London’s Changing Places, is it changing fast enough?

London’s Changing Places, our experience

We live in Retford which has excellent rail links to London (East Coast Line). We can be in the Capital in 1hr 35 mins on the train. When we arrive our first stop is to use the fantastic Changing Places facility at Kings Cross, a pot of gold at the end of the line!

For my Son (11yrs) this facility is essential. He is a wheelchair user and unable to use a standard disabled toilet, we feel and lucky that modernisation to the station incorporated this much needed toilet. So, first impressions all good, Changing Places on arrival and a welcome feeling of inclusion, we are, after all in London!

But then its goes a bit downhill… where are all the other Changing Places toilets? How do we get from A- B? Where will we stay overnight? Will my Son cope with the Crowds? Leaving the station gives us a feeling of horrible insecurity and anxiety, visiting London can be stressful enough! If you have a family member with a disability or impairment it is very difficult.

London’s Changing Places Map

We have taken our Son twice to London, planning for these events is essential. We do a lot of research beforehand and use the Changing Places toilet map to find and access toilets (with a bench and hoist) Changing Places are disappointingly thin on the ground for this city.  At the moment Central London really only has 3 hoist assisted toilets – Tate, Parliament and Embankment.

The Embankment facility was shut on our last visit. Parliament is only accessible to visitors and the Tate, well that’s on the south bank so it is a fair trek to travel and the Art Gallery setting may not be your thing. Other stations have CP facilities but not all. There are also a few hospitals which have CP but who on earth wants to visit a hospital on a family day out in London? We see too many hospitals as is!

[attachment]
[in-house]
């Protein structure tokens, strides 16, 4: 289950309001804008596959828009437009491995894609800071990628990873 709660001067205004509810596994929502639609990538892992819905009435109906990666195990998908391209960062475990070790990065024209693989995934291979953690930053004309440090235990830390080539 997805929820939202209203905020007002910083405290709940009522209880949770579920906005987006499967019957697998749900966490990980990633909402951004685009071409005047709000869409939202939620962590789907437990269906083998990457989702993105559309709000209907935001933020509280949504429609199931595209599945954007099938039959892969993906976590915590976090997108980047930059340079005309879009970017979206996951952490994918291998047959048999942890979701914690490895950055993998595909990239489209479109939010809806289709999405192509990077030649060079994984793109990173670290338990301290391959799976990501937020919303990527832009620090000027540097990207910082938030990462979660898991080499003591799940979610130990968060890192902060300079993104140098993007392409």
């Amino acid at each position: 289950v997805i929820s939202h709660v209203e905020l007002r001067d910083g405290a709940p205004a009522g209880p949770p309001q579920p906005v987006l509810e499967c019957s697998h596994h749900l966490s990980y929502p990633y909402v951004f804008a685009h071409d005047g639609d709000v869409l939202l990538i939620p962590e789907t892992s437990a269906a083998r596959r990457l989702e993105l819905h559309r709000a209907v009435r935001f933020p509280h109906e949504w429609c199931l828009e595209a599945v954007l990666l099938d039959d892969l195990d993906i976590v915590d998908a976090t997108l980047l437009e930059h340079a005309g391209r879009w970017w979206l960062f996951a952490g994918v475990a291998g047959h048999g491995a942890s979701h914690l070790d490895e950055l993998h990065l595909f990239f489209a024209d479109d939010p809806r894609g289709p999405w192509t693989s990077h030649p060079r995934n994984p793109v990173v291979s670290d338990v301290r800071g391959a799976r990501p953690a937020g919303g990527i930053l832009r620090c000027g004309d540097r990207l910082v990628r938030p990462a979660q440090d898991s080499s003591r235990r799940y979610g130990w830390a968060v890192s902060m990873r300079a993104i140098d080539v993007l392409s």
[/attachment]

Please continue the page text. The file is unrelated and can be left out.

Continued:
Our expectations of London’s Changing Places

I did expect facilities to be a little better (than where we live) in the capital but I was so wrong! We visited usual tourist hot spots, London Eye, Trafalgar Square etc. At the Natural History Museum (after searching for the accessible entrance) we were able to go in without queueing, a lot of places adopt this standard and it really benefits my son’s needs. Toileting is the problem, not just for us but for a lot of others too! Toilet queues force people to use any they can! Disabled toilets in busy tourist attractions are usually in a pretty bad state due to this and the prospect of having to change a child on the floor in one is awful.

Changing Places that give other benefits

I dislike my son being in a wheelchair all day too, Changing Places give him the opportunity to have a good stretch as well as offering him dignity to attend his toileting needs. Changing Places also allow us or a carer to use the toilet in (screened) privacy. When I am with my son I am not able to use a toilet myself as I would have to leave him outside on his own.

Changing Places would be the no 1 thing to improve our experience of London. The scope for choosing activities is narrowed and limited without these. We will visit again no doubt but with less enthusiasm. Go to Sheffield and you will find more CP per sq mile than in London…..

It was challenging

We found the bus system favourable for getting about in a wheelchair. I would be worried about using a bus now after seeing incidents and unhelpful bus drivers on social media. We didn’t use the tube (some stations don’t have lifts) We got around on wheels and on foot, very busy in some areas but that is to be expected. I read the south bank had been improved for access for wheelchairs after the Olympics in 2012. Please someone tell me/how where!! ?? We struggled to get onto the south bank via road and lifted our son up steps to Westminster Bridge to get off. It is simply exhausting trying to find everything, going off on tangents and pushing a manual wheelchair. Signage is very important.

We stayed overnight in a hotel in London, my son was a few years younger (just about managing without hoist stage) so we didn’t seek any assistive equipment, but we would need it now. We would need a hoist and bathroom/ wet room. Since then I’ve not really looked into accommodation in London so I’m not sure what it has to offer but if it’s anything like finding holiday accommodation, it’s a tiresome activity.

Booking online accommodation could be easier – especially deals, always feel we have to contact the hotel beforehand to make sure it’s accessible, we get the right room so we feel we miss out on offers.

  1. Changing Places
  2. Signage
  3. Hotel accommodation
  4. Online central website for information (rather than looking at lots of different websites)

Our energetic, detailed and tireless planning continues for family trips away and days out but the more we come together and support each other then maybe it makes things easier and we can get more changed in the bigger picture for all of us.

Thank you for reading,

Alison Beevers and family